Berta Mazo’s cousins

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  • Country name at time of photo:
    USSR
    Country name today:
    Russia

This photograph shows my cousins Lasar and Alexander Shlionsky.

My cousins were very nice to me, I was their only sister. They were very cheerful and loved music (especially Lasar, my elder brother). They took me to theatres, for instance to the Theater for Young Spectators and Maryinsky Opera and Ballet Theater.

My cousins Lasar, Solomon, Alexander and Grigory were sons of my aunt Bella Yakovlevna and her husband Efim Shlionsky. Parents kept in touch with all my aunts: Liya Yalovlevna also lived in Belinsky Street (she was a doctor), and Anna Yakovlevna lived in Sestroretsk [a suburb of Leningrad], she worked in a drugstore as the pharmacist. For some period of time she lived with us at our place. All of them were my father's sisters. They all finished some technical school in Vitebsk [a town in Belarus]. We often met together on different occasions, went for a walk together. Anna Yakovlevna and Liya Yakovlevna did not get married.

Daddy also had got 2 younger brothers Moissey Yakovlevich and Israel Yakovlevich. Moissey worked with peltry-ware. He had got no children. Israel lived with his family in a small town near Vitebsk and worked in a drugstore. He had got a son Semen.

My father's name was Yevsey Yakovlevich Mazo, and my mother's name was Maria Efremovna Merport. Daddy was born in 1883, and Mom in 1893 (she was 10 years younger). They both came from Krucha shtetl. They got acquainted in Krucha and then got married. I remember I read one of old letters that '…Yevsey is going to marry Maria…' Most probably they had their wedding ceremony as was customary (no chuppah).

My Mom was a very beautiful woman and a good housewife. Among her traditional dishes there were tsimes, stewed carrots, and cholnt [meat with potatoes]. And she baked tasty pies.

In Malaya Vishera we lived not richly, but we had got a cow - our real mother. We called her Burenka. Parents stored up fodder for her, let her out to fields, met her back, and milked. I was brought up milk-fed. In my childhood I was a plump child with rosy cheeks, and my aunt, Liya Yakovlevna called me a bun. We lived in one big room. Grandfather had got a small shop (he sold different small items there), but the shop had different entrance. We also had got a kitchen, but no bath-room (we used to wash in the river). There was a hayloft, where we kept hay for our cow. Our furniture was ordinary. There was no water supply and we heated the house by means of stove. Certainly, we had got no assistants: everything was made by ourselves. My parents had neither an orchard, nor a vegetable garden.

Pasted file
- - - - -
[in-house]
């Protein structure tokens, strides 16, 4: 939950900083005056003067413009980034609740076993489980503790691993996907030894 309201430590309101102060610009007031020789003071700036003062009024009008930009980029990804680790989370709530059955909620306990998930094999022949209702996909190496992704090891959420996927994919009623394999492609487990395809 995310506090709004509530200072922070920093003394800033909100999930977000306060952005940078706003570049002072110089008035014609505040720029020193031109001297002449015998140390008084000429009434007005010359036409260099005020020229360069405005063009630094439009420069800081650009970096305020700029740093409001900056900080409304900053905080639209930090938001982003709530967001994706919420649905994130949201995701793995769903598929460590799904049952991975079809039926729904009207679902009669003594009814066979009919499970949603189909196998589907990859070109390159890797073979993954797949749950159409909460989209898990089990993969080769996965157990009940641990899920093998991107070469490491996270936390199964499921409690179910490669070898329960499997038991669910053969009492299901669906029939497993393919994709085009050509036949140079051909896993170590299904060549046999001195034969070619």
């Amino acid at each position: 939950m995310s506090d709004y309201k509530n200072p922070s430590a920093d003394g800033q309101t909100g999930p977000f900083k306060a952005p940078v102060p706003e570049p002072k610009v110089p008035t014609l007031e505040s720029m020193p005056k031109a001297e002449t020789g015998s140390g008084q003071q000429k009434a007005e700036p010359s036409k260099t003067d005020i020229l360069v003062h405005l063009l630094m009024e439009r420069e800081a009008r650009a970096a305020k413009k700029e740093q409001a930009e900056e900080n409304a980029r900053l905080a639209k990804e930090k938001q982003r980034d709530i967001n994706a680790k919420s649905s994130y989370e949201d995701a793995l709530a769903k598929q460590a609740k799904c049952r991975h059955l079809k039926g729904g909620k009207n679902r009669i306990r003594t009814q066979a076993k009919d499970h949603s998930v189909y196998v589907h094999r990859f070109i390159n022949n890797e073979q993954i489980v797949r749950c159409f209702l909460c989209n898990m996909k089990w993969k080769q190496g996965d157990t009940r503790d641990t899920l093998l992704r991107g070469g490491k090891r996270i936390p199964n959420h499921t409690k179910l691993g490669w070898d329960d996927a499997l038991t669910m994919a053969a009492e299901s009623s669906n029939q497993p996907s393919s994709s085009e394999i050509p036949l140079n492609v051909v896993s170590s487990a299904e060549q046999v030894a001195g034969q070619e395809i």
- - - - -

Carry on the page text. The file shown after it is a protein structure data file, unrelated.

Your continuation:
At home we had got a lot of different books, including fiction, science, and religion. My Mom was an educated person (but I do not know in what sphere). She worked in a library, therefore our family members read much: she made us free of her library. I read much, especially fiction. Till now I remember by heart several fragments from Eugeny Onegin [the best known poem by Alexander Pushkin]. My parents also read newspapers regularly, but I do not remember which ones. For the most part my parents spoke Russian, but they knew Yiddish and spoke it to each other when it was necessary to keep something from me. Nevertheless they celebrated all Jewish holidays, including Sabbath. Kashrut was not strictly observed, Daddy visited synagogue not often (the same with Mom). Parents were not active members of the Jewish community, they were ordinary persons of narrow interests.

Interview details

Interviewee: Berta Mazo
Interviewer:
Marina Denissyeva
Month of interview:
January
Year of interview:
2006
St. Petersburg, Russia

KEY PERSON

Alexander Shlionsky
Decade of birth:
1910
Country name at time of birth:
Russia
City of death:
Moscow
Country of death:
USSR
Occupation
before WW II:
Engineer

Other Person

Lazar Shlionsky
Decade of birth:
1910
Country name at time of birth:
Russia
City of death:
Leningrad
Country of death:
USSR
Occupation
before WW II:
Lawyer
after WW II:
Lawyer

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